Birds Eye Chilli Paprika: Recipe

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home made paprika recipe

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home made spicy paprika recipe

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birds eye chilli paprika recipe

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birds eye chilli paprika recipe

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RECIPES | Paprkia is a wonderful thing. I always keep an assortment of types in my pantry at home, mild, hot, and smoked. A few years ago I started buying birds eye chillies and sun drying them to make my own very spicy paprika. It’s so simple to make, with the smell of drying chillies reminding me of my grandparent’s home, where they’d be perpetually sun drying hundreds of chillies.

Birds eye chillies aren’t usually used to make paprika but I love using them for my hot version. I keep the seeds in, so there’s a bit more texture than the fine powder you’d get if you removed the seeds. The result is a wonderful spice that you can use year round. Be warned though, this paprika is extremely hot. You only need the tiniest amount in your cooking to get a real punch. The intensity does, however, tone down over time.


Preparation Time: 2 months / Makes: 1 small jar


Ingredients

  • 50 birds eye chillies

Method

  1. String the chillies together by the stalks, or lie on a raised cooling tray. The important thing is that there’s air flow (you don’t want moisture) and lots of sunlight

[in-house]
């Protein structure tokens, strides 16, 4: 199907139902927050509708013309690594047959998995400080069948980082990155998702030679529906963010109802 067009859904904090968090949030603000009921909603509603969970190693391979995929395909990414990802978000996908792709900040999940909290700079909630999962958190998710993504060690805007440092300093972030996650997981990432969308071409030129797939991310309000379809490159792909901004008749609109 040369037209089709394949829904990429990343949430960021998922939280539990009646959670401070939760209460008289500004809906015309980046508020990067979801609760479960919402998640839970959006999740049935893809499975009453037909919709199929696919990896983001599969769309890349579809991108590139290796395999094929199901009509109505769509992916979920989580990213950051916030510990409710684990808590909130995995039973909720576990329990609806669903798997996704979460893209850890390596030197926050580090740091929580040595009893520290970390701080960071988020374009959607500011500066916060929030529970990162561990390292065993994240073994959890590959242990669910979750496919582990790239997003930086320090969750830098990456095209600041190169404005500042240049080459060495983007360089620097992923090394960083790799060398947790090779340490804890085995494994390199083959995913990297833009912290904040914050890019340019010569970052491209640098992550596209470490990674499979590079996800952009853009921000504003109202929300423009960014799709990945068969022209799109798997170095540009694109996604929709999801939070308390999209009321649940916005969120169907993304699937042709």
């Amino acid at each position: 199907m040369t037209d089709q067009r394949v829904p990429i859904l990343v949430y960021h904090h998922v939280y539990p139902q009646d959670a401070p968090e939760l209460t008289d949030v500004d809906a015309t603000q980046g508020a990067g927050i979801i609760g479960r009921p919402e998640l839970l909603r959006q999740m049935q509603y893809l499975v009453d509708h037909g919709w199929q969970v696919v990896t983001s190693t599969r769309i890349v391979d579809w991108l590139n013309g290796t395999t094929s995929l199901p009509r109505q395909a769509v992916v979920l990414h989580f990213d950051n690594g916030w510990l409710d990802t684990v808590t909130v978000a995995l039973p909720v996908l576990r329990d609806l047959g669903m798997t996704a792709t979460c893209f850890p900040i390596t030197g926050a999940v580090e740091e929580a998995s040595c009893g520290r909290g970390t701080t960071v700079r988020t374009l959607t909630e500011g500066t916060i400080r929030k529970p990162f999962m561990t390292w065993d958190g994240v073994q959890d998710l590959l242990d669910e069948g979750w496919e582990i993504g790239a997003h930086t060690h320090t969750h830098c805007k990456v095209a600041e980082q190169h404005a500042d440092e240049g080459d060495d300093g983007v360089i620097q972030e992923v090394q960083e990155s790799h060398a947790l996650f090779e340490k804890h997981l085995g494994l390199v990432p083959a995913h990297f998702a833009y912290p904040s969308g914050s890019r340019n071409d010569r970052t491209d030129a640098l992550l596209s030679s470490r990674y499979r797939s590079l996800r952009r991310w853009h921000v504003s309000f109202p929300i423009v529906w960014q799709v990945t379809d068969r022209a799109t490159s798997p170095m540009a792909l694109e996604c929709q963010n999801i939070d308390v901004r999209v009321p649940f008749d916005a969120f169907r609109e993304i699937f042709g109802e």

2. Put the chillies in a place outside where they will be exposed to lots of direct sunlight.
  3. One month later, you chillies should be quite dry. It really depends on how much sun they are getting. My balcony doesn’t get as much sun as I’d like, so I finish them off in my oven – about 12 hours on the lowest dehumidifier setting does the trick. You want them to be totally dry so that they can be ground.
  4. Remove the stalks and break the chillies into small enough pieces that they will fit in your spice or coffee grinder. You can also use a pestal and mortar. If you’re reading this recipe, you probably want your paprika very hot but if you want less heat, you can remove the seeds.
  5. Grind until you’ve got a fine powder. Any bits that are a bit soft and haven’t ground, you can remove and finish off in the oven until they’re dry and able to be ground.
  6. Put the paprika into an air tight jar. It’ll keep for a long time, but realistically you want to use it within a year so it doesn’t lose all of its potency. A year on, you can make a fresh batch.

Notes

I find that 50 chillies is enough to get Lauren and I through a year. You can scale up or down depending on how much you think you’ll use.

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Paul
Paul
Paul founded The City Lane back in 2009 as a place to share photos of his travels around Europe with friends and family. The City Lane might have changed quite a lot since those early days but one thing that’s remained constant is Paul’s passion for food, travel and culture, and a desire to photograph and write about his experiences. Paul has a strong inquisitive nature that drives him to look beneath the surface in order to discover what really makes a city and its people tick, and what better way to do this than over a good meal or drink, with a city’s locals, at places that people who live in that city actually frequent. Paul is also a co-host of The Brunswick Beer Collective, a podcast that may or may not actually be about beer.

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